Fisheries catch limit proposals based on science

Published: Thu 29 Jul 2010 05:16 PM
29 July 2010
Fisheries catch limit proposals based on sound science
The Ministry of Fisheries is currently consulting the public on a range of proposed changes to catch limits in deepwater fisheries including orange roughy, hoki, rubyfish and others.
All the proposed changes are based on the best available scientific research and fish stock assessment information. The Ministry of Fisheries has a large scale programme of scientific research and monitoring, spending around $20million on fisheries research every year.
“The research that underpins our proposals has been through a rigorous process of assessment and peer review by working groups of highly qualified fishery scientists along with representatives from environmental interest groups and the fishing industry” said Ministry of Fisheries Deputy Chief Executive Gavin Lockwood.
Good fisheries management requires an ongoing process of review and adjustment based on robust scientific research and stock assessment
The hoki fishery continues to rebuild strongly with the latest research showing that both stocks are well within target levels and would remain at these levels with the proposed increase.
“The latest science show that a larger increase would be sustainable but the Ministry of Fisheries wants to take a cautious and conservative approach’ said Mr Lockwood.
The orange roughy fishery on the Challenger Plateau, an area north-west of the South Island, has rebuilt to levels that satisfy robust criteria for re-opening The fishery has been closed since October 2000 to protect long-term sustainability after fish numbers dropped below acceptable levels. The fish stock has been rebuilding and increasing in size over this period.
“The latest research programme shows that the proposed reopening of the Challenger Plateau orange roughy fishery with a conservative catch limit would be sustainable’ Mr Lockwood said.
The orange roughy fishery on the Chatham Rise, an area between the South and Chatham Islands, is showing an ongoing decrease in fish numbers. A rebuilding strategy with a three year phased reduction in catches in place for the past two years.
“Significant catch reductions are proposed but we will be carefully monitoring the fishery to make sure these reductions will be effective, if they aren’t we will take further action” Mr Lockwood said.
Only 8% of New Zealand’s exclusive economic zone has ever been bottom trawled. 17 areas have been closed to bottom trawling, providing protection to an area of seafloor equal to 1.2 million square kilometres, or an area four times the landmass of New Zealand. These are amongst the largest closures of their type anywhere in the world.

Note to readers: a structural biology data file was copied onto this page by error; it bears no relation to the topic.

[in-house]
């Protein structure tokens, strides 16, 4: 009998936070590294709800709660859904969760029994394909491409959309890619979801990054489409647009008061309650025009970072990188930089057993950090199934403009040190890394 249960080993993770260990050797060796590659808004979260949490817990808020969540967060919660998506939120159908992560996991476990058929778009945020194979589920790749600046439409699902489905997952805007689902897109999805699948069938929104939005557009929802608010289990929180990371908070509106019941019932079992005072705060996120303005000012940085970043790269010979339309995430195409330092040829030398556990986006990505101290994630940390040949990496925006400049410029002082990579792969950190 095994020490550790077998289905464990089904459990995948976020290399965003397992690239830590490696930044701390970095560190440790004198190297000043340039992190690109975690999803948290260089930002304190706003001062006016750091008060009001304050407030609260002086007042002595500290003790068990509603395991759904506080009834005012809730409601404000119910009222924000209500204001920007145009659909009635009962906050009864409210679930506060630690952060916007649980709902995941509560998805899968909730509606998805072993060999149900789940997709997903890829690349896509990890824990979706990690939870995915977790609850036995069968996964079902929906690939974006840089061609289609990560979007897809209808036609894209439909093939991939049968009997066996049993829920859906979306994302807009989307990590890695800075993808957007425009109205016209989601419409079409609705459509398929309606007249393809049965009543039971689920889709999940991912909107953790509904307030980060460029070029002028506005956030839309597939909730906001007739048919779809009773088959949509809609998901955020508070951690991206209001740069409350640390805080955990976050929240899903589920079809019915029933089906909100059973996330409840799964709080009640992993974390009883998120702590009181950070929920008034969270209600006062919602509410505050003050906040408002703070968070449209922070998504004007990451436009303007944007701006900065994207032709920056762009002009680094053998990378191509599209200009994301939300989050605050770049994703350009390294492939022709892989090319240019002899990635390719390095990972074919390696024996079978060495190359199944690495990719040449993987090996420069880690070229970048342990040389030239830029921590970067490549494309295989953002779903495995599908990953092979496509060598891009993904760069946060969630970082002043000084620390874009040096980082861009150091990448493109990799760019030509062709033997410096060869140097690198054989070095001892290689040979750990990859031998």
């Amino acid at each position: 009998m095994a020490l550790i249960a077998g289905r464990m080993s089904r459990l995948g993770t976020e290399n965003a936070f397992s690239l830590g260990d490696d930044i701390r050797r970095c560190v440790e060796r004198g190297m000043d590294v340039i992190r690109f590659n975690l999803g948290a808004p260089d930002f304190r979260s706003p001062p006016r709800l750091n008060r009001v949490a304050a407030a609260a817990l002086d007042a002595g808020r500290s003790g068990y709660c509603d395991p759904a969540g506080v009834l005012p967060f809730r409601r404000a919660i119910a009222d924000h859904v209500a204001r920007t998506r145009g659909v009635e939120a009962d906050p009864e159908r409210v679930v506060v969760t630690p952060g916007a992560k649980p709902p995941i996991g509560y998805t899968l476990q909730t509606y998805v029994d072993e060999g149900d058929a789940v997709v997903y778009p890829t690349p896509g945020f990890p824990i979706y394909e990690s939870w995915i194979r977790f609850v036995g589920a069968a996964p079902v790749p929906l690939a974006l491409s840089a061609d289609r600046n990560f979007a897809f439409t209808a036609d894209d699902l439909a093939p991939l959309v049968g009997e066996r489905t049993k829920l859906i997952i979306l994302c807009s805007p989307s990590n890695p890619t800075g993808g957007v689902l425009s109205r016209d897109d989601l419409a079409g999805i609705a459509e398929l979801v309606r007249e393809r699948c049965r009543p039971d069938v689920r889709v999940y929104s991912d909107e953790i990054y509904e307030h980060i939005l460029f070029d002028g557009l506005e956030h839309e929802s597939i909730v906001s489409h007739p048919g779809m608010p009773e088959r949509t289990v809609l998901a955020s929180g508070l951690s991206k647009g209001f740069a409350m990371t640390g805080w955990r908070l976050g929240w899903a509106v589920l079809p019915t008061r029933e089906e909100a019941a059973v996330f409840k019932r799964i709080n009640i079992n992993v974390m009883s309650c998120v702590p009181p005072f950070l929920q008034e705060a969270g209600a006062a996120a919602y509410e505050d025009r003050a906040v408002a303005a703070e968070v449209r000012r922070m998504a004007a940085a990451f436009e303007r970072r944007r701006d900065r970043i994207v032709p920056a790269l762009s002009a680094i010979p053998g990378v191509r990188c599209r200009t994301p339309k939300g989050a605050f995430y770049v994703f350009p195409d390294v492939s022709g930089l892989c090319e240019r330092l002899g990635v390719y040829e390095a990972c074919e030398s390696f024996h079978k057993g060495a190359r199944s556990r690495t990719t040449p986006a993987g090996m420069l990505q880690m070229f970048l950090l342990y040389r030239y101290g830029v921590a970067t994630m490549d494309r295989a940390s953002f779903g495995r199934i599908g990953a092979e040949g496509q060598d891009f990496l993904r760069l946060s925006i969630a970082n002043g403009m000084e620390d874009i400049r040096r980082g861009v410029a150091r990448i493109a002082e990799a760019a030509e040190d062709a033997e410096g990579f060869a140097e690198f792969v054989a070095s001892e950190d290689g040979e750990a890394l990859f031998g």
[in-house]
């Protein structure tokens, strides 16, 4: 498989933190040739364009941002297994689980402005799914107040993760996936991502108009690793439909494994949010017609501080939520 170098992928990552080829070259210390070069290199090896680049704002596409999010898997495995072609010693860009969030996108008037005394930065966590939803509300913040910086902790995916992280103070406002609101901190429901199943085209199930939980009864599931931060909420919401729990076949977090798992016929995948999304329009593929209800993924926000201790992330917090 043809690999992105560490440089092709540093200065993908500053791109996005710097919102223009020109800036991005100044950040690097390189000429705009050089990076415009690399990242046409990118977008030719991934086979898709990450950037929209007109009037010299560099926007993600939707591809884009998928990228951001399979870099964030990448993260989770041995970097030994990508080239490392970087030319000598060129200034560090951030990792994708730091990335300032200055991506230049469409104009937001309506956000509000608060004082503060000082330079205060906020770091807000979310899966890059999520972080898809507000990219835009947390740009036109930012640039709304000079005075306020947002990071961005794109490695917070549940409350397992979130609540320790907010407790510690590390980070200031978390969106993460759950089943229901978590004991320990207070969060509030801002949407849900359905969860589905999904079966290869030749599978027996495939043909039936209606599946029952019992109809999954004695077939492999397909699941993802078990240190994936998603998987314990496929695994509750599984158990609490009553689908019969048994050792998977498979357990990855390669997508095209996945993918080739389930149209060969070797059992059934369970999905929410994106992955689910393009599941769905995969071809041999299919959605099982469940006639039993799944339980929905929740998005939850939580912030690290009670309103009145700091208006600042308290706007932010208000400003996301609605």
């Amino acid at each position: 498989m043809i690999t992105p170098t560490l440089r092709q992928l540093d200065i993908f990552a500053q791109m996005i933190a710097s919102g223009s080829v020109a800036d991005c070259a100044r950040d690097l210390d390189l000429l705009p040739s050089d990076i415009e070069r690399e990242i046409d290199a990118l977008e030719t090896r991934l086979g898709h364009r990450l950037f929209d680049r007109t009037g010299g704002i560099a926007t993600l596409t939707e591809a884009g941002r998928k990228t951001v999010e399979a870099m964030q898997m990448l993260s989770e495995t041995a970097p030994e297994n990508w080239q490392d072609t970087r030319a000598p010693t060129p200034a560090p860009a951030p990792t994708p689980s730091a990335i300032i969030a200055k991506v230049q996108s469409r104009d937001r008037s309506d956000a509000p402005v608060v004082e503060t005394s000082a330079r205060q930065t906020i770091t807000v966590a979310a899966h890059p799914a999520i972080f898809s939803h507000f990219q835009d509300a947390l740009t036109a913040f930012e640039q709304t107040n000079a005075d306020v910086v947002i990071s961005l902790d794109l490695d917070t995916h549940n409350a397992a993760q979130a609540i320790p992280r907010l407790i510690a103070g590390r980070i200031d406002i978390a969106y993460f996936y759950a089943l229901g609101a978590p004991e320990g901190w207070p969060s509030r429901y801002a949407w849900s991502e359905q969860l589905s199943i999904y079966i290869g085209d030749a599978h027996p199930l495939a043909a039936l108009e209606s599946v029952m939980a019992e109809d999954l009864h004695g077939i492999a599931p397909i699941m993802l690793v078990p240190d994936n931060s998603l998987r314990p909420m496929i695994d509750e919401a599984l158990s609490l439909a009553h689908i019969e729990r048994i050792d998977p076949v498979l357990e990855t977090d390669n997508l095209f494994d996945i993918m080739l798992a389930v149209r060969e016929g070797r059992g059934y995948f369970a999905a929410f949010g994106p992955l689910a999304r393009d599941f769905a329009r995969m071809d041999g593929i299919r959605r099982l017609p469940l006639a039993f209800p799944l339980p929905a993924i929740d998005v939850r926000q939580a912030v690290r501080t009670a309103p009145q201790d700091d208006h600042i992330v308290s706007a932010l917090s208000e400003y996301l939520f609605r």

The Ministry’s proposals are available on the Ministry of Fisheries website and are open for public submissions until Wednesday 4 August.
The consultation paper for proposed catch limit changes is available here
Further information on the quota management system is available here
Further information on the 1.2 million square kilometres of seafloor closed to bottom trawling management of bottom trawling is available here

Next in Business, Science, and Tech

Post-lockdown Retail Card Spending Picks Up
By: Statistics New Zealand
Contact delivers for customers, employees and shareholders
By: Contact Energy
OceanaGold Announces Receipt Of WKP Mining Permit
By: OceanaGold
COVID-19 lockdown has widespread effects on labour market
By: Statistics New Zealand
New Research By NZ Post Shows Online Shopping Grew 105% In Alert Level 3
By: New Zealand Post
Westpac NZ Lowers Merchant Fees For Small Businesses
By: Westpac New Zealand
Ice-olation For Antarctica New Zealand
By: Antarctica New Zealand
July House Price Index illustrates market resilience
By: QV Valuations
Queenstown Rents Experience Biggest Drop In Seven Years
By: Trade Me Property
The Quiet Earth
By: Auckland University
James Shaw says Kiwibank, not ministers should decide on investors
Kiwis Confident Financial Markets Will Recover From COVID-19, Plan To Increase Investments
By: Financial Markets Authority
Warehouse Using Covid For Cover As Extensive Restructure Makes Everyone Worse Off
By: FIRST Union
Stronger Green Voice Needed Next Term To Stop More Mining On Or Under Conservation Land
By: Green Party
Unemployment Figures Don’t Tell The Full Story
By: New Zealand National Party
View as: DESKTOP | MOBILE © Scoop Media